Black voters sue to strike down NC Senate map as racially gerrymandered
North Carolina Republican state legislators redrew the district lines for the state legislature, as well as the state’s 14 seats in the U.S. House of Representatives, earlier this year
RALEIGH, N.C. (WITN) - NBC affiliate in Raleigh WRAL reported Monday that the first of what’s expected to be multiple lawsuits challenging North Carolina’s new voting districts was filed Monday, alleging that the new state Senate maps discriminate against Black voters.
“Despite having ample evidence of racially polarized voting and a history of discrimination in the ‘Black Belt counties’ of northeastern North Carolina, and an obligation under the Voting Rights Act to analyze that evidence before drawing districts, the North Carolina General Assembly adopted a Senate plan that unlawfully deprives Black voters of the opportunity to elect candidates of their choice,” the lawsuit says.
Neither Senate Republican leaders nor the state elections board, whose leaders are also named in the lawsuit, immediately responded to requests for comment.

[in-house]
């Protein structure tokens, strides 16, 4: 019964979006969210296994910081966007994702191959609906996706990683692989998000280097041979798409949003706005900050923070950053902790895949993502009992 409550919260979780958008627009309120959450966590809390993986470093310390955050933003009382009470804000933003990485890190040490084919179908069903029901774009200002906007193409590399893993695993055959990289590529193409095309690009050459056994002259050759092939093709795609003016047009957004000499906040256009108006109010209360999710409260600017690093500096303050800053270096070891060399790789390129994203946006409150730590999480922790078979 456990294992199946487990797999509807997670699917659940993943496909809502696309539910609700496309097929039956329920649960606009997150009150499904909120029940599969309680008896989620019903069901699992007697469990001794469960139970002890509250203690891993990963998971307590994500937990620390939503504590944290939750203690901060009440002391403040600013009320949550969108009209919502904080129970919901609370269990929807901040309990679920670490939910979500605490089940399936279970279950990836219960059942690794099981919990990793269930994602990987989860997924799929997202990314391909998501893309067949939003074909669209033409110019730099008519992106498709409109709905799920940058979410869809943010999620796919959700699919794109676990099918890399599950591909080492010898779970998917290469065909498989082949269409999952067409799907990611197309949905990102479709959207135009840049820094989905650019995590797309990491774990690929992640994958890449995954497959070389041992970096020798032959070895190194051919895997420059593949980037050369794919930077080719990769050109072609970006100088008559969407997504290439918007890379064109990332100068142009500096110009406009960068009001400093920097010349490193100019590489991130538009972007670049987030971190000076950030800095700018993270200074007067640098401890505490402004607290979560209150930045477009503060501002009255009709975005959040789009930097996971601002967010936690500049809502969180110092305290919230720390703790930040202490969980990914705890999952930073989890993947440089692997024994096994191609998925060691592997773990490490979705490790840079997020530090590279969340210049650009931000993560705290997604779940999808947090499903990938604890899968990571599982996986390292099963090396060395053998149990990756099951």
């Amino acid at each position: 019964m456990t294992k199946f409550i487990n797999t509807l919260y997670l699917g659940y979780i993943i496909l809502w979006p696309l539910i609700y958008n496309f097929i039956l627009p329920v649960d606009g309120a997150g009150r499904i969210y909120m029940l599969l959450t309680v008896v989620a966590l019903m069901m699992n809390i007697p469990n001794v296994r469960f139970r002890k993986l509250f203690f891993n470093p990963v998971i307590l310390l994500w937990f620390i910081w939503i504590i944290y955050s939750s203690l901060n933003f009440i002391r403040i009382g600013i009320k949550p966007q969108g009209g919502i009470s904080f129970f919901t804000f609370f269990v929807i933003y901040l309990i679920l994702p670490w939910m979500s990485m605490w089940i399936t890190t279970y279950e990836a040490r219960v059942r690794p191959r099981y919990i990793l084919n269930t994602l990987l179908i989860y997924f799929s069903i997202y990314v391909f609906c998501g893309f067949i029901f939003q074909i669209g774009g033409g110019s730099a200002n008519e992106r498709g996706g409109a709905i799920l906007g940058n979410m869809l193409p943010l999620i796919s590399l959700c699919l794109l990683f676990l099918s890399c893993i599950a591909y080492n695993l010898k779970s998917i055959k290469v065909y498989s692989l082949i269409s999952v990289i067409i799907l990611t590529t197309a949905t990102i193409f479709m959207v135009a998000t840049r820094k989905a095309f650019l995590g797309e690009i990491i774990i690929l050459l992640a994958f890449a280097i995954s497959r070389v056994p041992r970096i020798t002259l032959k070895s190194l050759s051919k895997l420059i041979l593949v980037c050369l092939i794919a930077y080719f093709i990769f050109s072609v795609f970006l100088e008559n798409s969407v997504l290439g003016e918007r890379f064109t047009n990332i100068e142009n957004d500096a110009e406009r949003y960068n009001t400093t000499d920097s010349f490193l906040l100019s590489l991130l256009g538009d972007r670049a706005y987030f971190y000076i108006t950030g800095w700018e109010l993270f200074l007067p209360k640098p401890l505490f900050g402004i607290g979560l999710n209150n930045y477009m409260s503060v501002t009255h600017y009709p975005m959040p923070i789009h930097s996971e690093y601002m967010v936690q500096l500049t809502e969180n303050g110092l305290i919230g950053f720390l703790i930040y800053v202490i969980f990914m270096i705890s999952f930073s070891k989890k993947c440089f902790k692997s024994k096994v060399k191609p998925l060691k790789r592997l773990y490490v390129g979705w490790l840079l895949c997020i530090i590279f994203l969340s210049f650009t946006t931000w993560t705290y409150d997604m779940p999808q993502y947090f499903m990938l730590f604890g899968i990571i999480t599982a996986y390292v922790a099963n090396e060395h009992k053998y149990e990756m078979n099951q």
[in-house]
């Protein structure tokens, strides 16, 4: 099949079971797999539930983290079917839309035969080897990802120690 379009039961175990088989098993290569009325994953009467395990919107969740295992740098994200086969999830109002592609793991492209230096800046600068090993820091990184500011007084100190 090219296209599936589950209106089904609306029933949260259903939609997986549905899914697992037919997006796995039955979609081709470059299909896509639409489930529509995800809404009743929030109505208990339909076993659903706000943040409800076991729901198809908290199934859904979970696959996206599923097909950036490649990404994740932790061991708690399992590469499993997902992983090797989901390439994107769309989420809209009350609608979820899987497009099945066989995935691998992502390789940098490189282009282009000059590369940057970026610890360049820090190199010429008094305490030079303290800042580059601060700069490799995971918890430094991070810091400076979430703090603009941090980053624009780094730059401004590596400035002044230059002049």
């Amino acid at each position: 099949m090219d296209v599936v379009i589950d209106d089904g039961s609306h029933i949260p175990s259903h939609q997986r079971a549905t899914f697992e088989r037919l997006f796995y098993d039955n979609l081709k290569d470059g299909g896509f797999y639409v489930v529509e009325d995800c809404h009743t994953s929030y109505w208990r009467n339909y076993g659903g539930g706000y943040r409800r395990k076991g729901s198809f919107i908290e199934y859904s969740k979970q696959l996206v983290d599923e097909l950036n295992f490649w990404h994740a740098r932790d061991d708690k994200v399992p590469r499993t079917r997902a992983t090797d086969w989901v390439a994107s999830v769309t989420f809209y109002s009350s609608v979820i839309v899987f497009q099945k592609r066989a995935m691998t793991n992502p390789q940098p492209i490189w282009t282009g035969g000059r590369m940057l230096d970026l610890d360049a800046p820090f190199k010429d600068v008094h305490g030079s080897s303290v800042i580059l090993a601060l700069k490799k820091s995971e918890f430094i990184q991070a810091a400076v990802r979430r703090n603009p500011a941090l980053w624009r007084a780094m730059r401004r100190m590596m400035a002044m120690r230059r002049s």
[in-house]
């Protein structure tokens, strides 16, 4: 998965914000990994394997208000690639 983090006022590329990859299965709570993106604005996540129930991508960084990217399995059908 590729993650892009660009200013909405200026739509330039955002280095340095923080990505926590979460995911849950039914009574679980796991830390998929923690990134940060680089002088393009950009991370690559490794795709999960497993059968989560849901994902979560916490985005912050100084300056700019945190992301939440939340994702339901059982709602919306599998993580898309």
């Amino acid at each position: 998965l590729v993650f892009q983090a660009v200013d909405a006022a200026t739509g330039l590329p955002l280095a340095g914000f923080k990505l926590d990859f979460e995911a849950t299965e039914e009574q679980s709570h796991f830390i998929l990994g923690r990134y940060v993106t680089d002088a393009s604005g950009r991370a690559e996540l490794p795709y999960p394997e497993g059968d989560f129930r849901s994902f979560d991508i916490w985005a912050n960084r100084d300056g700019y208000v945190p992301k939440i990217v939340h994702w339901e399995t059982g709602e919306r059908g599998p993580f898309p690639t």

New maps were only redrawn this year because the previous maps, drawn in 2021, were thrown out as unconstitutionally gerrymandered last year.
Republican leaders repeatedly said they didn’t use racial data when drawing the new maps this year, so therefore they couldn’t have discriminated against Black voters. The lawsuit is not a surprise, however. Democratic lawmakers said repeatedly during the redistricting process that the new maps were racially gerrymandered, and on Monday they celebrated the lawsuit.
“During the latest round of redistricting, Senate Democrats made repeated attempts to warn our Republican colleagues of the blatant racial gerrymandering incorporated in their plan,” Sen. Dan Blue, D-Wake, said in a news release. “We provided multiple alternative maps to the Republican majority which would have complied with the Voting Rights Act and protected the constitutional rights of all North Carolinians. Unfortunately, they rejected simple fixes and decided to roll the dice hoping the courts wouldn’t have time to intervene before the 2024 election.”
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